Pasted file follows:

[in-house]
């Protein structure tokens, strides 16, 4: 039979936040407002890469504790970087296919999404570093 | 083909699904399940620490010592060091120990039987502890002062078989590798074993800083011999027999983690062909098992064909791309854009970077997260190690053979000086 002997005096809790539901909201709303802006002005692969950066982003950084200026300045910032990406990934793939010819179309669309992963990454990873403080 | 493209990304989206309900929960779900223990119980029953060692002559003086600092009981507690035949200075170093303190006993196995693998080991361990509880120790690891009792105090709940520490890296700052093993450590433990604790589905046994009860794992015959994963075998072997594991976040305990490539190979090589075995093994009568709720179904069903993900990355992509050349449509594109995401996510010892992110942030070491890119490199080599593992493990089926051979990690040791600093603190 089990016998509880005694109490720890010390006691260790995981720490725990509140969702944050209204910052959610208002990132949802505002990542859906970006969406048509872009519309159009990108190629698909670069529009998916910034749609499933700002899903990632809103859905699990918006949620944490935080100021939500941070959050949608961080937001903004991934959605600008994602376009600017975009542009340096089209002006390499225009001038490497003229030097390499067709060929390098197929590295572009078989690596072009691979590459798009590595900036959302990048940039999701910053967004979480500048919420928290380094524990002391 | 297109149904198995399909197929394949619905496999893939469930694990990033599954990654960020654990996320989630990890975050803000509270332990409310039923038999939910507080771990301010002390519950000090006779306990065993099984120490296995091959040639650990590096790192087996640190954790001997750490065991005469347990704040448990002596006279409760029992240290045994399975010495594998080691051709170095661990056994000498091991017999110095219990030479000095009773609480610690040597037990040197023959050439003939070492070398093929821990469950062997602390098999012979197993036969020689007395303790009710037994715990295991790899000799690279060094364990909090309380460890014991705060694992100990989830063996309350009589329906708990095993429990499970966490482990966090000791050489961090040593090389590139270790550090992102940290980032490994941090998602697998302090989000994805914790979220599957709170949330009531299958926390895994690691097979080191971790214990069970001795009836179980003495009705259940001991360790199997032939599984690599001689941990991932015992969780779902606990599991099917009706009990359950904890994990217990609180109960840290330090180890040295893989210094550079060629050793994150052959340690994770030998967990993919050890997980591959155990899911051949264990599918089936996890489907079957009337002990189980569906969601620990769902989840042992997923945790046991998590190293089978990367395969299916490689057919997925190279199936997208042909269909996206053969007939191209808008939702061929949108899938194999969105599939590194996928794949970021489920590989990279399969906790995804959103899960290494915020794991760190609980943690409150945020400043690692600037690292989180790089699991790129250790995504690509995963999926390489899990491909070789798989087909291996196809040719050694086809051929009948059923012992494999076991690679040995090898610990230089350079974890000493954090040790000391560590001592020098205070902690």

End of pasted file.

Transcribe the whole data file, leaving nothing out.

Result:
[in-house]
């Protein structure tokens, strides 16, 4: 039979936040407002890469504790970087296919999404570093 | 083909699904399940620490010592060091120990039987502890002062078989590798074993800083011999027999983690062909098992064909791309854009970077997260190690053979000086 002997005096809790539901909201709303802006002005692969950066982003950084200026300045910032990406990934793939010819179309669309992963990454990873403080 | 493209990304989206309900929960779900223990119980029953060692002559003086600092009981507690035949200075170093303190006993196995693998080991361990509880120790690891009792105090709940520490890296700052093993450590433990604790589905046994009860794992015959994963075998072997594991976040305990490539190979090589075995093994009568709720179904069903993900990355992509050349449509594109995401996510010892992110942030070491890119490199080599593992493990089926051979990690040791600093603190 089990016998509880005694109490720890010390006691260790995981720490725990509140969702944050209204910052959610208002990132949802505002990542859906970006969406048509872009519309159009990108190629698909670069529009998916910034749609499933700002899903990632809103859905699990918006949620944490935080100021939500941070959050949608961080937001903004991934959605600008994602376009600017975009542009340096089209002006390499225009001038490497003229030097390499067709060929390098197929590295572009078989690596072009691979590459798009590595900036959302990048940039999701910053967004979480500048919420928290380094524990002391 | 297109149904198995399909197929394949619905496999893939469930694990990033599954990654960020654990996320989630990890975050803000509270332990409310039923038999939910507080771990301010002390519950000090006779306990065993099984120490296995091959040639650990590096790192087996640190954790001997750490065991005469347990704040448990002596006279409760029992240290045994399975010495594998080691051709170095661990056994000498091991017999110095219990030479000095009773609480610690040597037990040197023959050439003939070492070398093929821990469950062997602390098999012979197993036969020689007395303790009710037994715990295991790899000799690279060094364990909090309380460890014991705060694992100990989830063996309350009589329906708990095993429990499970966490482990966090000791050489961090040593090389590139270790550090992102940290980032490994941090998602697998302090989000994805914790979220599957709170949330009531299958926390895994690691097979080191971790214990069970001795009836179980003495009705259940001991360790199997032939599984690599001689941990991932015992969780779902606990599991099917009706009990359950904890994990217990609180109960840290330090180890040295893989210094550079060629050793994150052959340690994770030998967990993919050890997980591959155990899911051949264990599918089936996890489907079957009337002990189980569906969601620990769902989840042992997923945790046991998590190293089978990367395969299916490689057919997925190279199936997208042909269909996206053969007939191209808008939702061929949108899938194999969105599939590194996928794949970021489920590989990279399969906790995804959103899960290494915020794991760190609980943690409150945020400043690692600037690292989180790089699991790129250790995504690509995963999926390489899990491909070789798989087909291996196809040719050694086809051929009948059923012992494999076991690679040995090898610990230089350079974890000493954090040790000391560590001592020098205070902690």